Rape Response Services: 1-800-310-0000

Rape Response Services

Seeking Help

The following is information for people seeking general help and additional resources. For more information, please call the Rape Response Services hotline at 1-800-310-0000 or see our Resources & Links section below.

What to do if you are raped…

  • Go to a safe place such as the home of a friend or family member.
  • If you think you might make a police report, even if it is just a thought, it is important to go to the hospital to have a rape protocol exam. Don't shower, change your clothes, brush your teeth, use the bathroom, or eat or drink. The hospital will need to collect as much evidence as possible. Don’t worry if you have already done some of these things. It is quite possible that there is still evidence to collect, as well as injuries that can be documented.
  • Even if you do not wish to take legal action, it is important that you receive medical attention. You do not have to have a rape protocol exam done if you go to the hospital. You may simply receive treatment for your injuries, emergency contraception, and information about STI testing.
  • You might find it helpful to bring a trusted friend with you to the hospital. You can also request that an advocate from Rape Response Services be with you at the hospital. A advocate can be reached by calling the hotline yourself, or services can be accessed through any hospital in Penobscot and Piscataquis counties. The advocate’s role is to provide you with support and information.
  • After your physical wounds heal, the emotional ones will probably still be there. The healing process usually takes some time. You might find it helpful to seek counseling. There are many counselors in the area who specialize in rape trauma. Rape Response Services can give you a referral based on your personal needs. Many therapists accept MaineCare or can provide services on a sliding fee scale.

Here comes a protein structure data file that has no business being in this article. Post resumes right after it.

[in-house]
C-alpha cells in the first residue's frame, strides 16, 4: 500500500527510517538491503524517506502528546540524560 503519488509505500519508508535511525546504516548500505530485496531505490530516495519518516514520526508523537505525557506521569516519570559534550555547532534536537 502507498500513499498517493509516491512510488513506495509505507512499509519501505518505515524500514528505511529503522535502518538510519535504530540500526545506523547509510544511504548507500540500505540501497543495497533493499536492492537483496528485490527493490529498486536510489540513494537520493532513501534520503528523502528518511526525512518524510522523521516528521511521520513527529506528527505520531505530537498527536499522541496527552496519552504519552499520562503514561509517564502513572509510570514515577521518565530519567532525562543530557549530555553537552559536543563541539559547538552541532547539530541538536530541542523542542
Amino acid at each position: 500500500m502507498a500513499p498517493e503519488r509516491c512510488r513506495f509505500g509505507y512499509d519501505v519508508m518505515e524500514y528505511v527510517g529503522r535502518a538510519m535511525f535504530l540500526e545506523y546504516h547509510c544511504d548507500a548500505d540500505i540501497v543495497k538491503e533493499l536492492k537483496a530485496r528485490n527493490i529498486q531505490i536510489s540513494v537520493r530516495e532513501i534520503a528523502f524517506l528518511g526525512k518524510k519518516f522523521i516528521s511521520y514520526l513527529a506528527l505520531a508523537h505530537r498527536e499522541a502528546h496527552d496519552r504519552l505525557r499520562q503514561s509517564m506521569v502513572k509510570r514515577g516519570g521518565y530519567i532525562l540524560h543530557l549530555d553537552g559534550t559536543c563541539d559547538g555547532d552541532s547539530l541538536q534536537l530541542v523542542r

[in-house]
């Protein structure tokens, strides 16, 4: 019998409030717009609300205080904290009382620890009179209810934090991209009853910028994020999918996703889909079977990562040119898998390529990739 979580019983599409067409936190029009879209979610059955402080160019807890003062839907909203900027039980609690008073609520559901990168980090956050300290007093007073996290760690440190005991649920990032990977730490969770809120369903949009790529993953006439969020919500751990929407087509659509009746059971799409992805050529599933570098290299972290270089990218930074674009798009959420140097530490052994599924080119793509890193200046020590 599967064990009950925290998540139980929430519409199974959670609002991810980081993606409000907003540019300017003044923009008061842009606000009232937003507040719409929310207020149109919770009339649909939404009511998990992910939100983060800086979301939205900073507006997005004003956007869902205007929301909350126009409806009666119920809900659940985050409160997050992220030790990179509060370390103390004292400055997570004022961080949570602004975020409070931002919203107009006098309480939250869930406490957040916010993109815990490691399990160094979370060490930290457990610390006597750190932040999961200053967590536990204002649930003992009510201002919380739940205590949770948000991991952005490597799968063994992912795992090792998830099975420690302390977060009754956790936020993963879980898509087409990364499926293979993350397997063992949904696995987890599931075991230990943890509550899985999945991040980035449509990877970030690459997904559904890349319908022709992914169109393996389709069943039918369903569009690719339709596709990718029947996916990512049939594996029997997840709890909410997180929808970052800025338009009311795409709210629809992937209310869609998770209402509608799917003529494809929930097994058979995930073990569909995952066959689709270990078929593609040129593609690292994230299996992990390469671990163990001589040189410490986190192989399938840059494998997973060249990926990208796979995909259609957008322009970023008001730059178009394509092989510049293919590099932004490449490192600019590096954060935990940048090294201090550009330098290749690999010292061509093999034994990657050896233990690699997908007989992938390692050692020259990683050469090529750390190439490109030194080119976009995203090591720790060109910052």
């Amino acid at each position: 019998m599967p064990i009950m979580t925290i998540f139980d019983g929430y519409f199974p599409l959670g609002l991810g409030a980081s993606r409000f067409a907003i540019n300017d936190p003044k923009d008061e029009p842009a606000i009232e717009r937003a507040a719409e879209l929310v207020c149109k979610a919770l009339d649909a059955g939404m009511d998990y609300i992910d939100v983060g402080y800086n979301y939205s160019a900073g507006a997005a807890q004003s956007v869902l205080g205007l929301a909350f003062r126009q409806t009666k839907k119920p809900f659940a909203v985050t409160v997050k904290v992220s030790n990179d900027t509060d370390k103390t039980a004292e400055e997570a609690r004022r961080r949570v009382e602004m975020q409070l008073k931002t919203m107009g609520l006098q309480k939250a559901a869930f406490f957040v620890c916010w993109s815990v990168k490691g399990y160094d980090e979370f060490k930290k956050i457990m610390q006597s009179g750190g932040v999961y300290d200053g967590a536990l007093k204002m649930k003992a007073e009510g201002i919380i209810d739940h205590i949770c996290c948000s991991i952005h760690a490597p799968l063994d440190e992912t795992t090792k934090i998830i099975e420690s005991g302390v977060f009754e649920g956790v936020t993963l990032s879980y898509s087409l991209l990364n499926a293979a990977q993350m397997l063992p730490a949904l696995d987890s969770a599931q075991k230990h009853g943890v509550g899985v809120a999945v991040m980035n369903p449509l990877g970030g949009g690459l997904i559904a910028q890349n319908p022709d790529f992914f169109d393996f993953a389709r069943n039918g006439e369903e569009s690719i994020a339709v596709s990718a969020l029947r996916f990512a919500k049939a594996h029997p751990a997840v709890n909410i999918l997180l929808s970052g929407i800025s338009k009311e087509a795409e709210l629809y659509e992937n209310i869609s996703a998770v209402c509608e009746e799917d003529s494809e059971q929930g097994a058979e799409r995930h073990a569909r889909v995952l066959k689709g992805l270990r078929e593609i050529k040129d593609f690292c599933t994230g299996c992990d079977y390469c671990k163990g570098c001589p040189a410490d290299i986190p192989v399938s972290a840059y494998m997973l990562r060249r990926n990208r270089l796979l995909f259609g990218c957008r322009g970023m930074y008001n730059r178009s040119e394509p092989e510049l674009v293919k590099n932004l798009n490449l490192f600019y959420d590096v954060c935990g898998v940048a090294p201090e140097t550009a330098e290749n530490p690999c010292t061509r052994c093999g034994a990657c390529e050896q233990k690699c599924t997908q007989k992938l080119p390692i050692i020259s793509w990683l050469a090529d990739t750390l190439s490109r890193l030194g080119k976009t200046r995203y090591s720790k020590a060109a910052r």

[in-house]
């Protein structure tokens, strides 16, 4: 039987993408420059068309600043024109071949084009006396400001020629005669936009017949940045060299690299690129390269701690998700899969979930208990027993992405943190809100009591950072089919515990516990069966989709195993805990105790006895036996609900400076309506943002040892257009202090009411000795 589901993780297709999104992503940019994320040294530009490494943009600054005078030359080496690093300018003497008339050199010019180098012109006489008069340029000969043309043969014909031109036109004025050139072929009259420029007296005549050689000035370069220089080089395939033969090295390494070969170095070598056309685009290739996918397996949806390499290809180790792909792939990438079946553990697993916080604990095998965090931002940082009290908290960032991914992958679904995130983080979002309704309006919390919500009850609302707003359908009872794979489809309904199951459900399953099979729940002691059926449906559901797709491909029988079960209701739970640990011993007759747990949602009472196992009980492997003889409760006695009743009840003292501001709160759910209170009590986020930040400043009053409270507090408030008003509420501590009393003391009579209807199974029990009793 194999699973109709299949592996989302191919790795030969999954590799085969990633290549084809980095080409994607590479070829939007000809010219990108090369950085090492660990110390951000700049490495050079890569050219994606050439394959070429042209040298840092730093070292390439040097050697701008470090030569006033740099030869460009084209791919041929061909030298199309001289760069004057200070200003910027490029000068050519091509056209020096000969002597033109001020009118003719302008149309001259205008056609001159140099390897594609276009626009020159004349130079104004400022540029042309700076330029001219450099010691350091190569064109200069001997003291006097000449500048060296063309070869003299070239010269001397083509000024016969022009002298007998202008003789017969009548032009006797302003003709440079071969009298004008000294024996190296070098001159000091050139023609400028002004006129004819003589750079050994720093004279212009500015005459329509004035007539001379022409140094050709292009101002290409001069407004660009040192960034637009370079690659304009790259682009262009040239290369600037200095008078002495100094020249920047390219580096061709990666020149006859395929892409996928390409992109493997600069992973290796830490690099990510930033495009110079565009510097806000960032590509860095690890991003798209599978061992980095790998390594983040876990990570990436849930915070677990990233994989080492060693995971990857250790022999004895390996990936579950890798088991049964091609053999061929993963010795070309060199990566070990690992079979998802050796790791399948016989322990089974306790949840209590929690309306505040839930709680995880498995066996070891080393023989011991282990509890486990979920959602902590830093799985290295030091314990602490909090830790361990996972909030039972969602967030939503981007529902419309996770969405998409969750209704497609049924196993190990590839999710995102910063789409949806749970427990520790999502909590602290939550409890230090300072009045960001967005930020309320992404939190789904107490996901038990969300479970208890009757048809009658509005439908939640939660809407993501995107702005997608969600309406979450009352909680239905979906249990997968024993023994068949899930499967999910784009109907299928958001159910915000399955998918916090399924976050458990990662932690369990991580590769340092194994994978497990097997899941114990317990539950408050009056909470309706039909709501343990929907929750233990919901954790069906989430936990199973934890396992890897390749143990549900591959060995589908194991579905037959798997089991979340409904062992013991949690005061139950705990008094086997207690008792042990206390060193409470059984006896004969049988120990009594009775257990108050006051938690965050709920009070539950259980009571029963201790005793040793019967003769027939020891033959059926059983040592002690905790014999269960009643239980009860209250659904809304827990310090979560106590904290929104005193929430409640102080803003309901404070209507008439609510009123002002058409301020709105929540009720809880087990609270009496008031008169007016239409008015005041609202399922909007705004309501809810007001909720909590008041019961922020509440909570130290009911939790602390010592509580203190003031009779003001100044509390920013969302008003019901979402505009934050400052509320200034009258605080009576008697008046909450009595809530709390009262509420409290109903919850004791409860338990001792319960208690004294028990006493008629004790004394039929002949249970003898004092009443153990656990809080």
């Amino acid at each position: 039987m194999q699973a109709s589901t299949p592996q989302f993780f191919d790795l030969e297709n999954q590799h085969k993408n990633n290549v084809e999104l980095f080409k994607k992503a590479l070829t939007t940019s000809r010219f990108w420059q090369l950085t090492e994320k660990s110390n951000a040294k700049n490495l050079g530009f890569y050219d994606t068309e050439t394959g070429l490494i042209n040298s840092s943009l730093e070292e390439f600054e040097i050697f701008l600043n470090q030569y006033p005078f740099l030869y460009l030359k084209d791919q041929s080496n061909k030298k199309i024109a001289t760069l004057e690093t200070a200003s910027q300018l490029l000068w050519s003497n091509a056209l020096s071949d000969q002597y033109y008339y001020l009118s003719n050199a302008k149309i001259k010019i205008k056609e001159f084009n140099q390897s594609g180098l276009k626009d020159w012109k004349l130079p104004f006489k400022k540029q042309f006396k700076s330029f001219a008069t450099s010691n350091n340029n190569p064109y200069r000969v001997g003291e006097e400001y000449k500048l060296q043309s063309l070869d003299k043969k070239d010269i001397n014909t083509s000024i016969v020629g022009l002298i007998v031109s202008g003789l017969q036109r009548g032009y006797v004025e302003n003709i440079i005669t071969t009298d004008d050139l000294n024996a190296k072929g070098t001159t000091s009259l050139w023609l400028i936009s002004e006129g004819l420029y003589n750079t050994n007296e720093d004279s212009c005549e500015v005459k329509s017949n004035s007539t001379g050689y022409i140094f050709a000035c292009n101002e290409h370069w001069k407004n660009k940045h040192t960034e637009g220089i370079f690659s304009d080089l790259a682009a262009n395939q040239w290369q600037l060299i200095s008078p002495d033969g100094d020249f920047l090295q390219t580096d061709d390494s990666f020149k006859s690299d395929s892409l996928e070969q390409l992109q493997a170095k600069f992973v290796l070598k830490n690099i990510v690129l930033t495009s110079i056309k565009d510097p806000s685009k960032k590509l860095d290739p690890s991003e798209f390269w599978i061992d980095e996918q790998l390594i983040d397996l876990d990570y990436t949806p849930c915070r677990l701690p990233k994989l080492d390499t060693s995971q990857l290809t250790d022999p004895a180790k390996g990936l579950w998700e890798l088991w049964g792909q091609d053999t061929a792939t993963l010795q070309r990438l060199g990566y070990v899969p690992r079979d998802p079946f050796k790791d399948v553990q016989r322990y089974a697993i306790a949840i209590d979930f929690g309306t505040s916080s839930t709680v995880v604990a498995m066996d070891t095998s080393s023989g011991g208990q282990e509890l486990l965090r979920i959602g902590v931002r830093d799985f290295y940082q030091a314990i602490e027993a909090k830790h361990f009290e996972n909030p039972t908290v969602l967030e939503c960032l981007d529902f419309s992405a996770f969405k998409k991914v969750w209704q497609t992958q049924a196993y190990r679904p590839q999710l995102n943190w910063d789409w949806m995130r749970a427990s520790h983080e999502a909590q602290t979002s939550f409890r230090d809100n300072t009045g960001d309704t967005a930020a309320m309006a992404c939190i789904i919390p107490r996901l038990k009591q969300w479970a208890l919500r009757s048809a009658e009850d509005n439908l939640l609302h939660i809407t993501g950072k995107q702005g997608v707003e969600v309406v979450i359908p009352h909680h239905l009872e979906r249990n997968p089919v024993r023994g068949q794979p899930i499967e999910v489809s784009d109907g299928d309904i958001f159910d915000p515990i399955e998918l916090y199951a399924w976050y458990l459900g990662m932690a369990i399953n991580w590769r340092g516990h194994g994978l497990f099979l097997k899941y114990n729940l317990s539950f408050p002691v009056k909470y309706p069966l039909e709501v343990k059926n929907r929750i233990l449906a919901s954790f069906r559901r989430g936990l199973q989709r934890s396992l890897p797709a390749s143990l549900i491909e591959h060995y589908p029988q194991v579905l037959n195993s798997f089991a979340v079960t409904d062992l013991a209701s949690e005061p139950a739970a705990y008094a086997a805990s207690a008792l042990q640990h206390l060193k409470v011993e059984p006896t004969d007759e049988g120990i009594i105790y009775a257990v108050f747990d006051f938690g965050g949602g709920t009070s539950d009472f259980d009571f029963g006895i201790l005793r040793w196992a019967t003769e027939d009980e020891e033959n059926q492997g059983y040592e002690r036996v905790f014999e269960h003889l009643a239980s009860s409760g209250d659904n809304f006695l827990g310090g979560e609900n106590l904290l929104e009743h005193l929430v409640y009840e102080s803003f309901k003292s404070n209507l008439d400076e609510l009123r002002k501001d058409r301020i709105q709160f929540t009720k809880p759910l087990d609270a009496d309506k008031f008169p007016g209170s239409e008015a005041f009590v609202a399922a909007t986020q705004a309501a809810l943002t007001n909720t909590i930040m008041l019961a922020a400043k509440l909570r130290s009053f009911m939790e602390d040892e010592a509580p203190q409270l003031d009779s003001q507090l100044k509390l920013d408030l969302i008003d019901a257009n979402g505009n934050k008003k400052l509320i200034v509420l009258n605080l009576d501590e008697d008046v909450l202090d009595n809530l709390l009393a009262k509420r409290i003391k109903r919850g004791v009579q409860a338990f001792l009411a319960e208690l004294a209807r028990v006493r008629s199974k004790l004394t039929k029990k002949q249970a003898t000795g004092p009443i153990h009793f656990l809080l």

What to do if someone you know is raped…

  • Believe what your friend is saying. Listen and provide support.
  • Do not judge.
  • Don't make decisions for your friend. Your friend has just lost all control over his or her own body and self. Ask your friend what he/she wants to do. Don't tell her/him what should be or what needs to be done. Offer your friend options and then let him or her decide.
  • Offer to go to the hospital with your friend. Offer to go to the police as well.
  • Your friend will probably need a lot of support. The best support you can offer is to listen. In situations like these there are no quick fixes or easy answers. Listening and being supportive are more important than you may realize. You may want to recommend counseling. Offer to go to the initial appointment with him or her.
  • If you need support in dealing with your friend's rape, please feel free to contact the Rape Response Services hotline. You might also consider seeing a counselor to talk about your feelings.
  • Remember that sexual violence hurts us all. By being a supportive friend, you are helping your friend to heal and to regain control of her/his life.
  • Try to keep in mind that you are only human, too. You need to set your own limits. Supporting your friend may become too overwhelming, and this is okay. Try to have a back up support available when you feel you need to take a breather. Your friend may not realize how stressed you are at first, but she/he will respect you for giving yourself the space to regroup so you can better support her/him.

Tips for Talking to Children about Sexual Abuse…